Suggested Citation

Freisinger, E., Schneider, S. & Unfried, M. (2023). The AI Augmented Crowd: How Human Crowdvoters Adopt AI (or not). Journal of Product Innovation Management, 1-25.



Prof. Dr. Elena Freisinger,
Dr. Matthias Unfried,
Prof. Dr. Sabrina Schneider
Publication title
The AI Augmented Crowd: How Human Crowdvoters Adopt AI (or Not)

The AI Augmented Crowd: How Human Crowdvoters Adopt AI (or Not)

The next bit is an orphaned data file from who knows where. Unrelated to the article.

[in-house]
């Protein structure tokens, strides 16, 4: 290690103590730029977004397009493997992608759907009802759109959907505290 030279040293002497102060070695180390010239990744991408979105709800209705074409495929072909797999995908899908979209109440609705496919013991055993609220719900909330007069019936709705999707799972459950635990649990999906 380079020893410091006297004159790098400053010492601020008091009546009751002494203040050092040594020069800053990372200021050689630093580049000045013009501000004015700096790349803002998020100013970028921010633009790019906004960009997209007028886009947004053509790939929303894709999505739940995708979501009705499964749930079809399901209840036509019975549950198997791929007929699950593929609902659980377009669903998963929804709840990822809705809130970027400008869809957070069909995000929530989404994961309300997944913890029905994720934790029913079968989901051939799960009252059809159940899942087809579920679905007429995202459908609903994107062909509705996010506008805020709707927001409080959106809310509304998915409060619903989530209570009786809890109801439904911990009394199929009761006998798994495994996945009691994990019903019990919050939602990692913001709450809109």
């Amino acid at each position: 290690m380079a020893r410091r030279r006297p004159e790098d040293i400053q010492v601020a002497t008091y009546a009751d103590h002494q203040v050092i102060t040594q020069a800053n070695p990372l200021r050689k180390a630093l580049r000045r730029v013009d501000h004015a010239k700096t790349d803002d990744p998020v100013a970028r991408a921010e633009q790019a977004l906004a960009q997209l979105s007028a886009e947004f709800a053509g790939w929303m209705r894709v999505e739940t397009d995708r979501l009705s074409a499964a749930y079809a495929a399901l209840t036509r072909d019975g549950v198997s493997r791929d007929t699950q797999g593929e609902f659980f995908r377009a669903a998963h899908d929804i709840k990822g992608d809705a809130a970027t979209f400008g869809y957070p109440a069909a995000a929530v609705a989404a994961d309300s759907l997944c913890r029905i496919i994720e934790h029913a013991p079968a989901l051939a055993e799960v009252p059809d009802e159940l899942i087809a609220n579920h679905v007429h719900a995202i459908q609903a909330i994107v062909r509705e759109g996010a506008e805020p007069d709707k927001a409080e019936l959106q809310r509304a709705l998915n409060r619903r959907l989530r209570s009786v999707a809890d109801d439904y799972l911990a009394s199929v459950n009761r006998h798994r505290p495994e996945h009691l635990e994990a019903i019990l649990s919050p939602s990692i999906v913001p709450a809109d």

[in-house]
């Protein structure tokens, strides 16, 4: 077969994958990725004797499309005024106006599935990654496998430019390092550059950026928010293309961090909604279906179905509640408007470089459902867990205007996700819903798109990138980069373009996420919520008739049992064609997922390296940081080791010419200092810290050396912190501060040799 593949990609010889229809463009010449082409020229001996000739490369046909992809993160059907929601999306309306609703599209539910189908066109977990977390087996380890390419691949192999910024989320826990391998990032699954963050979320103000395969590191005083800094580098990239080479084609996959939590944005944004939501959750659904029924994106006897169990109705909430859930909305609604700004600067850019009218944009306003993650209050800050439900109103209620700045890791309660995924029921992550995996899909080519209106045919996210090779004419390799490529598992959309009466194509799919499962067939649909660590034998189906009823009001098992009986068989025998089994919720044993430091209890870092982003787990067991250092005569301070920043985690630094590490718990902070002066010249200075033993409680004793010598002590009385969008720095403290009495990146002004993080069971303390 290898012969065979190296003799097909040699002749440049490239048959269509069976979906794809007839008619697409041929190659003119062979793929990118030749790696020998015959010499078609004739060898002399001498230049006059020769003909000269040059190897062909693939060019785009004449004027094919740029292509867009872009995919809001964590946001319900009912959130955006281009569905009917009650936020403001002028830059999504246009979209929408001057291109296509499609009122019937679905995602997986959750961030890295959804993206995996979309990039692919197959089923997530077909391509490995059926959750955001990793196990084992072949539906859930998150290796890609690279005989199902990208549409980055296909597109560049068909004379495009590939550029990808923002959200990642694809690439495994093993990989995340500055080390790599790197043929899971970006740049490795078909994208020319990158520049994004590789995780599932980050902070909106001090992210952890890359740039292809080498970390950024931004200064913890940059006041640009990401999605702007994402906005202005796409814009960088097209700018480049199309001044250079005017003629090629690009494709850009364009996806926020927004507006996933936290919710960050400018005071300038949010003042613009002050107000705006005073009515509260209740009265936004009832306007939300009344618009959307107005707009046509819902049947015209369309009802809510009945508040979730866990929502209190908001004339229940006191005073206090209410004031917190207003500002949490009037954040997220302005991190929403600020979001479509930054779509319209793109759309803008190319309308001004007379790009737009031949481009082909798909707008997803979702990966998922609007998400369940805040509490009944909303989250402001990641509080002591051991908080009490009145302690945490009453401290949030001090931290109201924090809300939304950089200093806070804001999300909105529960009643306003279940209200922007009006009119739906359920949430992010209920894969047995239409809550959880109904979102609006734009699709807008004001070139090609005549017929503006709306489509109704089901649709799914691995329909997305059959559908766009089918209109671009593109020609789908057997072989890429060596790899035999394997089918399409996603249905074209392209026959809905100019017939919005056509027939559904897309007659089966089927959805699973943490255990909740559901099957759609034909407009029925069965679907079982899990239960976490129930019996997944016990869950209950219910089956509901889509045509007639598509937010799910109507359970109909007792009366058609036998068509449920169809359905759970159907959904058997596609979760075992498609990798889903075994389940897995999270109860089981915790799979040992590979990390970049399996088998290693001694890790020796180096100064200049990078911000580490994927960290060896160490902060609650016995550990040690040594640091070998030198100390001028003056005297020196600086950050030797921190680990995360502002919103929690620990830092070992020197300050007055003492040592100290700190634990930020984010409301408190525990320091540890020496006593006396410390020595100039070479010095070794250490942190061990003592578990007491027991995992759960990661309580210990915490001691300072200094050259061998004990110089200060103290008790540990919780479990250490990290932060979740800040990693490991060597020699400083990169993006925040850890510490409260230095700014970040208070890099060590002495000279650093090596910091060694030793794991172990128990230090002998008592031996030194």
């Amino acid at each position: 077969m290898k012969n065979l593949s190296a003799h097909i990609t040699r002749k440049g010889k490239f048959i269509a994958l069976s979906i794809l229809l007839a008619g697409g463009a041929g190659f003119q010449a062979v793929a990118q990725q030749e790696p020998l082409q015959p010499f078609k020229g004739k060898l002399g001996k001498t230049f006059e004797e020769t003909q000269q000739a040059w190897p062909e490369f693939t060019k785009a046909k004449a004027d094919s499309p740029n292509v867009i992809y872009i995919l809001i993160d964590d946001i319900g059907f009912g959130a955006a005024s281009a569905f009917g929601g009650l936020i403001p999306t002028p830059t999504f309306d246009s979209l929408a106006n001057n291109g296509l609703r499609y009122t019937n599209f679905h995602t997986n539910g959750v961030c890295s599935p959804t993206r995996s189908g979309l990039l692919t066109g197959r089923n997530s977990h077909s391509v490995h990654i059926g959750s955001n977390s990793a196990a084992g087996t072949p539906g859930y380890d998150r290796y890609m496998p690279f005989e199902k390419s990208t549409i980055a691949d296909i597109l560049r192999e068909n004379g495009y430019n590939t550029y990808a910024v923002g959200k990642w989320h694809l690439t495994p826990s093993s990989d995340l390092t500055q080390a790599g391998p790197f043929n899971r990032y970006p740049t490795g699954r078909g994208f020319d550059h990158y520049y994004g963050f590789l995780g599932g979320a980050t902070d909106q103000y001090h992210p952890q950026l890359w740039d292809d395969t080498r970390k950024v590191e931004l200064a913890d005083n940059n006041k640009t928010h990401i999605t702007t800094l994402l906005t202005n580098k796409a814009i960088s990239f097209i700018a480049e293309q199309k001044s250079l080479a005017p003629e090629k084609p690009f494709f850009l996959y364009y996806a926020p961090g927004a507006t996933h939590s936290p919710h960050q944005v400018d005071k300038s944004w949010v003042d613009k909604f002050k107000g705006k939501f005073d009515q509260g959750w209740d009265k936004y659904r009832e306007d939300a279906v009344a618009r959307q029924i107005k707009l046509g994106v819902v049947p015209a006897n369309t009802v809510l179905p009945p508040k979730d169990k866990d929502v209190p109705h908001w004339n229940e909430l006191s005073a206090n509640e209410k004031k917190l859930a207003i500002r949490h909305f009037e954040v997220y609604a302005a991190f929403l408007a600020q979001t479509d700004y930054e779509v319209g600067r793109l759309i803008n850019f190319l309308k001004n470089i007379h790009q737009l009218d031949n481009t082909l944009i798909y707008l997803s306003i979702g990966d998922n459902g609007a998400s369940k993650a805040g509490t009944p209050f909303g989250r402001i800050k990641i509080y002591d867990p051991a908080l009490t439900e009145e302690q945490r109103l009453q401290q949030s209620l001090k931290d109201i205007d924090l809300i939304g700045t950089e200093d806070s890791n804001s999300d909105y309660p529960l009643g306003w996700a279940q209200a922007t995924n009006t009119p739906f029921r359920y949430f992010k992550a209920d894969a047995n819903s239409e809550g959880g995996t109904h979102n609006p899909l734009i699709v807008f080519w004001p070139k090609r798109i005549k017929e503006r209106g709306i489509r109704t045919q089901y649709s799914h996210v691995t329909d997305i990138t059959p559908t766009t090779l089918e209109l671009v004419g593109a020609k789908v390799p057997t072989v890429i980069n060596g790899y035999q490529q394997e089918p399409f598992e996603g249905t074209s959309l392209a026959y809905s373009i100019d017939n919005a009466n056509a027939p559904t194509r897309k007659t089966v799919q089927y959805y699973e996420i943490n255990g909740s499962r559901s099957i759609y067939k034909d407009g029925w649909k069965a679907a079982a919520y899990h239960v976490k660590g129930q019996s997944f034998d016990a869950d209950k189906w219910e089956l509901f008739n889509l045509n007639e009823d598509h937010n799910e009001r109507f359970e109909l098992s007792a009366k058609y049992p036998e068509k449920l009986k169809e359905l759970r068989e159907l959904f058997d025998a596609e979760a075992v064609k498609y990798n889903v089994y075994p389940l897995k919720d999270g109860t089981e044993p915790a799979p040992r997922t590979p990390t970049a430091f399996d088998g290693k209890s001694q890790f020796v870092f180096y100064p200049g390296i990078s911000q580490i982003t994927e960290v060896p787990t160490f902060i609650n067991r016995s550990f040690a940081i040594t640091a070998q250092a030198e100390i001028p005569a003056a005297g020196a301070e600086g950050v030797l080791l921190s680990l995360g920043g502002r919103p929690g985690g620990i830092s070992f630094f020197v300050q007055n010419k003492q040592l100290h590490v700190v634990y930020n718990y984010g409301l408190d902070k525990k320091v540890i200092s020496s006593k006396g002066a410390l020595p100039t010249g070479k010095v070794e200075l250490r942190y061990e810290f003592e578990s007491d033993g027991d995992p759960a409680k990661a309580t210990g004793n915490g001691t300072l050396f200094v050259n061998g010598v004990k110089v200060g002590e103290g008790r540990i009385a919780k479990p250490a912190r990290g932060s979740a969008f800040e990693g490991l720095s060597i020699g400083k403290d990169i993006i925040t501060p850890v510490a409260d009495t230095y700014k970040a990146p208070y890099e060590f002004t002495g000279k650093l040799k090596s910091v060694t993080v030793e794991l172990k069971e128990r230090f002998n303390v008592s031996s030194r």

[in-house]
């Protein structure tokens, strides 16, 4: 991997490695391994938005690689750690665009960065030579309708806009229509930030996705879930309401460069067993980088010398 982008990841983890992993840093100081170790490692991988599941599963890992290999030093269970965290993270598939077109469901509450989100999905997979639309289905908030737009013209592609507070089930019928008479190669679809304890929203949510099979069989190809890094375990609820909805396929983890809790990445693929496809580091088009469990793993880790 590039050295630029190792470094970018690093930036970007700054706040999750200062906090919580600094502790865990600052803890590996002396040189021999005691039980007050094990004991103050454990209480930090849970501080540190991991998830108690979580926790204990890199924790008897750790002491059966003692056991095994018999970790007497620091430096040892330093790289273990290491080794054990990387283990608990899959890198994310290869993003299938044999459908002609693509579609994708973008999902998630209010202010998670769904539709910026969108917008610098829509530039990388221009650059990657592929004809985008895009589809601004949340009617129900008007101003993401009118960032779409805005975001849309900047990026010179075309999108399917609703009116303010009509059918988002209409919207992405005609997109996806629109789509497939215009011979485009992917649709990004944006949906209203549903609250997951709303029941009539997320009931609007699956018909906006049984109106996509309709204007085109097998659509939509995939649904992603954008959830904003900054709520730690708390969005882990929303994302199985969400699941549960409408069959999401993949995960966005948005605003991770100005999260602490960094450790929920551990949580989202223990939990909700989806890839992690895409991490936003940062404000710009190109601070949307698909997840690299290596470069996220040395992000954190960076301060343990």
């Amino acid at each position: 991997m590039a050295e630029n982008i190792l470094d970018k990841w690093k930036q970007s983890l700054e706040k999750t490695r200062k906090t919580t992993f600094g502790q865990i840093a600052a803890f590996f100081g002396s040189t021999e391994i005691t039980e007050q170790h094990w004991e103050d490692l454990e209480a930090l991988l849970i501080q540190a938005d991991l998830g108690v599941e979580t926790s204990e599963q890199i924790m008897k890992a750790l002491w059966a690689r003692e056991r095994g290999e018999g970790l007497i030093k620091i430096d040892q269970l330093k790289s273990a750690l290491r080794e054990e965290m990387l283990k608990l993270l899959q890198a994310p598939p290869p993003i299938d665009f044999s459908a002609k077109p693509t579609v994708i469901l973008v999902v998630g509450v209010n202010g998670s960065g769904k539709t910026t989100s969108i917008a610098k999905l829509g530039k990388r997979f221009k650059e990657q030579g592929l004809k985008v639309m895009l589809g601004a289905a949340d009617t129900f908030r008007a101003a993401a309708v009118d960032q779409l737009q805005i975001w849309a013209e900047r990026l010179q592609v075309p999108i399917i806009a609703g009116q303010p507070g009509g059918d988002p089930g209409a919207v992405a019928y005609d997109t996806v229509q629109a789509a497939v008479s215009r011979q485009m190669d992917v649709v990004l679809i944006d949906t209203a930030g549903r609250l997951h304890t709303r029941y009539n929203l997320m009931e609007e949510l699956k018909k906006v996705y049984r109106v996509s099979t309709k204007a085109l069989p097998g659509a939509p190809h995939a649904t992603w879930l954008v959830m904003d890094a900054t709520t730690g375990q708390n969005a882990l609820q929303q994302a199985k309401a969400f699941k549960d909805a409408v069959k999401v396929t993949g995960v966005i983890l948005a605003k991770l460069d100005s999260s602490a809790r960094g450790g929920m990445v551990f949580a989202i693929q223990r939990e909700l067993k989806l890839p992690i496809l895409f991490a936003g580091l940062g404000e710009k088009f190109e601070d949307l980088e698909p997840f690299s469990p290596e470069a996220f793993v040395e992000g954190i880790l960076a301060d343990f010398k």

To date, innovation management research on idea evaluation has focused on human experts and crowd evaluators. With recent advances in artificial intelligence (AI), idea evaluation and selection processes need to keep up. As a result, the potential role of AI-enabled systems in idea evaluation has become an important topic in innovation management research and practice. While AI can help overcome human capacity constraints and biases, prior research has identified also aversive behaviors of humans towards AI. However, research has also shown lay people’s appreciation of AI. This study focuses on human crowdvoters’ AI adoption behavior. More precisely, we focus on gig workers, who despite often lacking expert knowledge are frequently engaged in crowdvoting. To investigate crowdvoters’ AI adoption behavior, we conducted a behavioral experimental study (n= 629) with incentive-compatible rewards in a human-AI augmentation scenario. The participants had to predict the success or failure of crowd-generated ideas. In multiple rounds, participants could opt to delegate their decisions to an AI-enabled system or to make their own evaluations. Our findings contribute to the innovation management literature on open innovation, more specifically crowdvoting, by observing how human crowdvoters engage with AI. In addition to showing that the lay status of gig workers does not lead to an appreciation of AI, we identify factors that foster AI adoption in this specific innovation context. We hereby find mixed support for influencing factors previously identified in other contexts, including financial incentives, social incentives, and the provision of information about AI-enabled system’s functionality. A second novel contribution of our empirical study is, however, the fading of crowdvoters’ aversive behavior over time.



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